Both the White House and House Republican leaders, hoping to revive Obamacare repeal-and-replace, have been queasy about what members will encounter back home during this two-week Easter break.
Moderates are likely to get hammered for the stingy plans that were floated, and conservatives may take it in the short for leaving Obamacare in place.
Here's an early sample of the incoming members will be taking: Bridge Project, the liberal group, is up today with a new digital ad targeting Republican House members for theparty's sputtering healthcare efforts, Axios' Jonathan Swan reports.
Titled "Trumpcare 2.0: Another disaster," the ad accuses these targeted Republicans — all moderate-leaning members with good reasons to fret about healthcare — of injuring working people to serve the rich.
Flows to funds that invest in robotics companies have exploded from less than $200 million in September of last year to $1.12 billion today, Axios' Chris Matthews reports.
This sudden interest has helped propel robotics stocks in 2017, with the Robo Global Robotics and Automation ETF better than doubling the performance of this S&P 500 year-to-date, Bank of America strategist Michael Hartnett points out in a research note.
Giant leaps ... "Sights set on Moon in relaunched space race," by Financial Times' Richard Waters in Colorado Springs:
The lovers, the haters, the bots ... Bloomberg's Polly Mosendz did a deep dive on @RealDonaldTrump followers and found:
The New Yorker's Jeff Toobin profiles Leonard Leo, "The Conservative Pipeline to the Supreme Court":
Leo has for many years been the executive vice-president of the Federalist Society, a nationwide organization of conservative lawyers, based in Washington. Leo served, in effect, as Trump's subcontractor on the selection of Gorsuch, who was confirmed by a vote of 54–45, last week, after Republicans changed the Senate rules to forbid the use of filibusters. Leo's role in the nomination capped a period of extraordinary influence for him and for the Federalist Society. During the Administration of George W. Bush, Leo also played a crucial part in the nominations of John Roberts and Samuel Alito. Now that Gorsuch has been confirmed, Leo is responsible, to a considerable extent, for a third of the Supreme Court.
N.Y. Times' Glenn Thrush on the successful pitch to Trump by his second campaign manager, Paul Manafort, now embroiled in Russia: "Trump ... remarked on Mr. Manafort's tanned, no-hair-out-of-place appearance — telling staffers that his new associate looked much younger than a man in his late 60s."
"Inside the Bannon machine: How President Trump's chief strategist leveraged a network of companies and nonprofit organizations for his populist cause" — WashPost front-pager by Shawn Boburg and Bob O'Harrow: "Bannon was able to produce more than a dozen conservative documentaries over the past decade by drawing on a network of two dozen nonprofit organizations and private companies."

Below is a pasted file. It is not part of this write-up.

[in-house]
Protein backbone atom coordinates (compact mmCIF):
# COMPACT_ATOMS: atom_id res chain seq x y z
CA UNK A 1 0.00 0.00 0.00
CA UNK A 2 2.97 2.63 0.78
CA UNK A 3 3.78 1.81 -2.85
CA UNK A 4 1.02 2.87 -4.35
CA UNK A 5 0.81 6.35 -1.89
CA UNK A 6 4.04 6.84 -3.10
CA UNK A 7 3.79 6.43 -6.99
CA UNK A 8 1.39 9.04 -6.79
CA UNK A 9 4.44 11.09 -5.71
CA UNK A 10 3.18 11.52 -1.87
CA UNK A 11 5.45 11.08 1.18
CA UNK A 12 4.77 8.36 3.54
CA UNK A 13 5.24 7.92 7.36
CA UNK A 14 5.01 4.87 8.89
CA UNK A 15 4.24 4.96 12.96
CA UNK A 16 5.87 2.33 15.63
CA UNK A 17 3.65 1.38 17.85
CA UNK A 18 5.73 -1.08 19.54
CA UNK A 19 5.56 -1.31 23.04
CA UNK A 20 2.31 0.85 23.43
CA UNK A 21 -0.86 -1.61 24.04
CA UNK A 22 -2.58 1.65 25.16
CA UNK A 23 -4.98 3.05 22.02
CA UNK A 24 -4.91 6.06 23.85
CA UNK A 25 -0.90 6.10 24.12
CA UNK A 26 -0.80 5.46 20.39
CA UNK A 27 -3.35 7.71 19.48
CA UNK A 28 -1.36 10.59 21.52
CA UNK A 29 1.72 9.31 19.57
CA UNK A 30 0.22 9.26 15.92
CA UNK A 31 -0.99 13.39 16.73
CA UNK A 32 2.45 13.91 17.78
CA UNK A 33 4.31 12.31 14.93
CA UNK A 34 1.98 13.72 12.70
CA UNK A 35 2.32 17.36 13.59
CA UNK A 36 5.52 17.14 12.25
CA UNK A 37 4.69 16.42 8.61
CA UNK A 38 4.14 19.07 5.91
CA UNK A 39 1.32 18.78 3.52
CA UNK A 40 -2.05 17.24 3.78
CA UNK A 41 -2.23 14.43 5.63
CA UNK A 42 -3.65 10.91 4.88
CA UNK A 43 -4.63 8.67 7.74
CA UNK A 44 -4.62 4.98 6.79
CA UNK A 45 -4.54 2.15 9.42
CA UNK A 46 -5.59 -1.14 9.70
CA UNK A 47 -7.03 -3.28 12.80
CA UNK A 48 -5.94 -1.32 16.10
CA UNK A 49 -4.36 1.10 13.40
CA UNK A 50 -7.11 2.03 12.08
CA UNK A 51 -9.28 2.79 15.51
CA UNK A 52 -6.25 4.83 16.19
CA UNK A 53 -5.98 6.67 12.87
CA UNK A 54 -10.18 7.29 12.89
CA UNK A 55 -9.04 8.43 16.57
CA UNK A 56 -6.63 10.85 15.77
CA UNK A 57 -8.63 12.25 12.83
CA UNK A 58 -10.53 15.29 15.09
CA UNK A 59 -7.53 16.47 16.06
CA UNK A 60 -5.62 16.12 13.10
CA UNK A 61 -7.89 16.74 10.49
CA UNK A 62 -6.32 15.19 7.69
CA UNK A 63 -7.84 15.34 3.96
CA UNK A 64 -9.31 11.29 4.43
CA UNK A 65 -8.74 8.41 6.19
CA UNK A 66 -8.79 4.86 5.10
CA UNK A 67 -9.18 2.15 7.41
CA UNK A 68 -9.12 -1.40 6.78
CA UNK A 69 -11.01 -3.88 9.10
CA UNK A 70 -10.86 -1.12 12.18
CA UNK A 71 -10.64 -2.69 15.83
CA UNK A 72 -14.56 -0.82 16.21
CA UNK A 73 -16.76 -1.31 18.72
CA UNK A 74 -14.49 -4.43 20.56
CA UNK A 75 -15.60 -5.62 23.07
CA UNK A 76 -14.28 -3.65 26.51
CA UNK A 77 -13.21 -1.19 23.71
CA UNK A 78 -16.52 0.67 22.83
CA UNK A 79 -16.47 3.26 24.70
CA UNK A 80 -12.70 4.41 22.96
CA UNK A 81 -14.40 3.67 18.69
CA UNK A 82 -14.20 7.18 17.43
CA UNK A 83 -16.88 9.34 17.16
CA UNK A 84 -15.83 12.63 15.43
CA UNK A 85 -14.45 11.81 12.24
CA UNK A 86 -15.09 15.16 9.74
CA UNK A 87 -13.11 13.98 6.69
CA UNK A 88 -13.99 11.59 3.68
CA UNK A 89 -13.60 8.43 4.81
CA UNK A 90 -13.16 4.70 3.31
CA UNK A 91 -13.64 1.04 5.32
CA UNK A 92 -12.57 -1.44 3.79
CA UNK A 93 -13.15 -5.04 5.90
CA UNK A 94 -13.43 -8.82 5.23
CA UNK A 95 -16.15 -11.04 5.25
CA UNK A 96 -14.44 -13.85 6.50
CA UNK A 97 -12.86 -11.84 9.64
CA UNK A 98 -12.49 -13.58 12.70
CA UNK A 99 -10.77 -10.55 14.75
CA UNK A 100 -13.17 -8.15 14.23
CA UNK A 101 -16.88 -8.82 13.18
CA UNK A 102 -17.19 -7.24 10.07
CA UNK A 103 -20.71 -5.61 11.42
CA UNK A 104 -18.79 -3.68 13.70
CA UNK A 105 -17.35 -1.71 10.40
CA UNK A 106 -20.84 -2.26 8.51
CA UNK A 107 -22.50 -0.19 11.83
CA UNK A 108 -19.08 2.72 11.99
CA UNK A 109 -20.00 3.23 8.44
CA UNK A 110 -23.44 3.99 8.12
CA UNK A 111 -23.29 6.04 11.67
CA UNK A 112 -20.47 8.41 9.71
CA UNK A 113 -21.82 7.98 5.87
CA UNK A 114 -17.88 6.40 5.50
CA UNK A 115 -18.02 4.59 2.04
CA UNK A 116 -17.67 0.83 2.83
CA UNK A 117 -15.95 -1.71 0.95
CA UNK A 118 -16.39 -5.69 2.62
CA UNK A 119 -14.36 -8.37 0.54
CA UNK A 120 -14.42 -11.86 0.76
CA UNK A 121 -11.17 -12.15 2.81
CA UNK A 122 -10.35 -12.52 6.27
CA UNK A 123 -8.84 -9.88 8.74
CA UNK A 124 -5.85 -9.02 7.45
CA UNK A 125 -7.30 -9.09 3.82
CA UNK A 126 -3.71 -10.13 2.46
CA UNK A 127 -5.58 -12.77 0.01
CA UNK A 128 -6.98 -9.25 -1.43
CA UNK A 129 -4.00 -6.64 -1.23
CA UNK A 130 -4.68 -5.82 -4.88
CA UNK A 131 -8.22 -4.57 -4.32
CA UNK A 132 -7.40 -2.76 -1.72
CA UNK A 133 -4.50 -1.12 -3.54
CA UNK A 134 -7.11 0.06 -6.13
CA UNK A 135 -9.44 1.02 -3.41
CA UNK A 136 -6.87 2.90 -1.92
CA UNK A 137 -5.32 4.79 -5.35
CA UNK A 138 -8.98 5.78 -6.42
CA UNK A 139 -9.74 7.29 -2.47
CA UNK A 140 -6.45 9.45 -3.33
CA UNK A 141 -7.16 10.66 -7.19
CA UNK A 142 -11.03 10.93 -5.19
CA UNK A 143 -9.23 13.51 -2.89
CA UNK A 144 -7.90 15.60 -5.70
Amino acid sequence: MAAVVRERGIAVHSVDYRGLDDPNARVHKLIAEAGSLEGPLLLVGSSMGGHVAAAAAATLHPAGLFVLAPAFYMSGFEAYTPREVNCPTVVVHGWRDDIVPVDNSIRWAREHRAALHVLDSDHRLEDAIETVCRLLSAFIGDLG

"Bannon, who had already made millions on Wall Street, often was paid in multiple ways for each project — a common practice in Hollywood, where he had worked as an entertainment financier. ... Bannon reported his net worth as between $11.8 million and $53.8 million."
Reed Cordish family ... "A rival-turned-friend, David Cordish is the president's kind of dealmaker ... David Cordish once made an enemy of Donald Trump over plans to develop two casinos in Florida. But his son is now a senior figure in the White House," by Financial Times' Gary Silverman:
"The Cordish family's relations with government have grown more complicated now that Reed Cordish, 42, has left the family business ... to serve as Mr Trump's assistant for intergovernmental and technology initiatives and a member of the White House Office of American Innovation. 'We miss him,' his father says. 'Anytime the president wants to send him back, we'll take him.'"
We told you last week how hard it would be to find a home to buy this spring. AP is out this morning with a story by Business Writer Alex Veiga ("Mission nearly impossible this spring: Finding a home to buy") that explains why the nation's "supply of homes for sale hasn't been this thin in nearly 20 years" (especially those affordable for first-time buyers):
What it means: "The homes that are on the market are less affordable to a growing proportion of the population."
Shot ... N.Y. Times Business Day centerpiece story, "How Colbert Finally Got Real," by John Koblin: "Just like 'Saturday Night Live' and MSNBC's prime-time lineup, Mr. Colbert has benefited from his decidedly anti-Trump point of view. But even though Mr. Trump's victory appears to have single-handedly turned the late-night comedy race upside down, Mr. Colbert's rise is the product of months of meticulous work. The goal: to earn the chance to be — as [executive producer Chris] Licht put it — 'resampled' by viewers.
Chaser ... New Yorker TV critic Emily Nussbaum, "Wanting more from Stephen Colbert's 'Late Show': Some nights he's a marksman, nailing the day's hypocrisies. But, in 2017, a talk-show host famed for his ethical clarity should deliver something tougher":
[I]n 2017, it doesn't seem outrageous to long for a talk-show host famed for his ethical clarity to deliver something tougher: comedy more like reporting and less like op-ed. Peers of Colbert's—many of them "Daily Show" alumni—have been doing just that, on "Last Week Tonight with John Oliver" and "Full Frontal with Samantha Bee," as well as on the surprisingly aggressive and likable "Late Night with Seth Meyers."
"Kosher food modernizes for Passover to lure foodies ... Feasts ... from gluten-free fusilli [to organic] to matzah s'mores kits," by USA Today's Ziati Meyer: "New twists include ... quinoa-based pasta ... packaged crostinis and pesto ... Instead of the syrupy, sweet wine often associated with Passover, there are kosher wines like vermentino, a light white wine, from Cantina Giuliano in Italy's Tuscany region."